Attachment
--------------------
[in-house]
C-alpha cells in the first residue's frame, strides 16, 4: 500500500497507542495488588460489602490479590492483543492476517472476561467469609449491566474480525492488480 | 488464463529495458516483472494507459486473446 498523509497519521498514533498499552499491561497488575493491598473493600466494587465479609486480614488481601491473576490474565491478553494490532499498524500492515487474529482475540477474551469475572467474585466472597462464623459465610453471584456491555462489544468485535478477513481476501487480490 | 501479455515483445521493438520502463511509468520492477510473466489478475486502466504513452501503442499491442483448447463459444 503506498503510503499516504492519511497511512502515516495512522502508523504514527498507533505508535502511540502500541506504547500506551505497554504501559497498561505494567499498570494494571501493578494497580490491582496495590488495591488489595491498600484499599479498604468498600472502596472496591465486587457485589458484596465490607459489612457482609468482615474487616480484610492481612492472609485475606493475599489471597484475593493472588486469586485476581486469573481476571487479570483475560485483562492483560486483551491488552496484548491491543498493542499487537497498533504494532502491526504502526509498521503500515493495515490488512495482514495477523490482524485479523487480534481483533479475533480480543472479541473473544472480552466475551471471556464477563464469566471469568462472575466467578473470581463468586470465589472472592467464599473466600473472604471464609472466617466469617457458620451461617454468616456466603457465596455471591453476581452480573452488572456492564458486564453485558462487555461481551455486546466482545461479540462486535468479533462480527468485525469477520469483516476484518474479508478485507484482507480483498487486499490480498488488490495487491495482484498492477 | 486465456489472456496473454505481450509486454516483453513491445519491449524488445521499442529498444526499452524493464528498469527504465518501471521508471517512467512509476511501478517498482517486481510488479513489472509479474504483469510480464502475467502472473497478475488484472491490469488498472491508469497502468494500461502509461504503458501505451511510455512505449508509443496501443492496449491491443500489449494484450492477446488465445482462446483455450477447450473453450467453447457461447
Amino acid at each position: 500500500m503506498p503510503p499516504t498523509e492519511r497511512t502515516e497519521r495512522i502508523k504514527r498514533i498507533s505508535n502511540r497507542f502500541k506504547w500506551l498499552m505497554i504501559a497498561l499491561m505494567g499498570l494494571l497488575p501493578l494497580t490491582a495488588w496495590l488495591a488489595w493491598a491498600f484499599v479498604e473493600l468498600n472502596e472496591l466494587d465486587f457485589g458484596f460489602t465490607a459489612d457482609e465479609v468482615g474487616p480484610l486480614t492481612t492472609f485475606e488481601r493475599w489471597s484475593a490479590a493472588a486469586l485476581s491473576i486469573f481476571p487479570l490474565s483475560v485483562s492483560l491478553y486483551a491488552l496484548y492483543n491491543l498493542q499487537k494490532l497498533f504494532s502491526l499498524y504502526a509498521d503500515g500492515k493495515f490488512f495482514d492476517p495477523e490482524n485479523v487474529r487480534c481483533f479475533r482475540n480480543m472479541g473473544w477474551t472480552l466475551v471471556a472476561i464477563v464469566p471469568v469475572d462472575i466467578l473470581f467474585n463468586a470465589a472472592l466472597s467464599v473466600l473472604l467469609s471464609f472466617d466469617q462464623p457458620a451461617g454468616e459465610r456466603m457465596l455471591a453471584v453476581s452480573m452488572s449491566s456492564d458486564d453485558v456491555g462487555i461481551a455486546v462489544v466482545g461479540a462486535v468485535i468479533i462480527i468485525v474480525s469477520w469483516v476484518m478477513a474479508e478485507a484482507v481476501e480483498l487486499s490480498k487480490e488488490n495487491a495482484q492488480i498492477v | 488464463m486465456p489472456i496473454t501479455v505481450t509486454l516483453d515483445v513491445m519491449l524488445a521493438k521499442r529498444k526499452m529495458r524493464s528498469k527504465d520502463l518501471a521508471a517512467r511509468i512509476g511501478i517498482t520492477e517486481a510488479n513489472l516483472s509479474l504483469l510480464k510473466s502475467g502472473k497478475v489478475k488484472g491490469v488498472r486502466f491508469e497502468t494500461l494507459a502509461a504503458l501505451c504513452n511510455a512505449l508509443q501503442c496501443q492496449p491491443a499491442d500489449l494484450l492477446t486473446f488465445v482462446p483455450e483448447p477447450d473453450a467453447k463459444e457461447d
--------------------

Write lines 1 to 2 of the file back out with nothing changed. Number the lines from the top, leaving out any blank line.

[in-house]
C-alpha cells in the first residue's frame, strides 16, 4: 500500500497507542495488588460489602490479590492483543492476517472476561467469609449491566474480525492488480 | 488464463529495458516483472494507459486473446 498523509497519521498514533498499552499491561497488575493491598473493600466494587465479609486480614488481601491473576490474565491478553494490532499498524500492515487474529482475540477474551469475572467474585466472597462464623459465610453471584456491555462489544468485535478477513481476501487480490 | 501479455515483445521493438520502463511509468520492477510473466489478475486502466504513452501503442499491442483448447463459444 503506498503510503499516504492519511497511512502515516495512522502508523504514527498507533505508535502511540502500541506504547500506551505497554504501559497498561505494567499498570494494571501493578494497580490491582496495590488495591488489595491498600484499599479498604468498600472502596472496591465486587457485589458484596465490607459489612457482609468482615474487616480484610492481612492472609485475606493475599489471597484475593493472588486469586485476581486469573481476571487479570483475560485483562492483560486483551491488552496484548491491543498493542499487537497498533504494532502491526504502526509498521503500515493495515490488512495482514495477523490482524485479523487480534481483533479475533480480543472479541473473544472480552466475551471471556464477563464469566471469568462472575466467578473470581463468586470465589472472592467464599473466600473472604471464609472466617466469617457458620451461617454468616456466603457465596455471591453476581452480573452488572456492564458486564453485558462487555461481551455486546466482545461479540462486535468479533462480527468485525469477520469483516476484518474479508478485507484482507480483498487486499490480498488488490495487491495482484498492477 | 486465456489472456496473454505481450509486454516483453513491445519491449524488445521499442529498444526499452524493464528498469527504465518501471521508471517512467512509476511501478517498482517486481510488479513489472509479474504483469510480464502475467502472473497478475488484472491490469488498472491508469497502468494500461502509461504503458501505451511510455512505449508509443496501443492496449491491443500489449494484450492477446488465445482462446483455450477447450473453450467453447457461447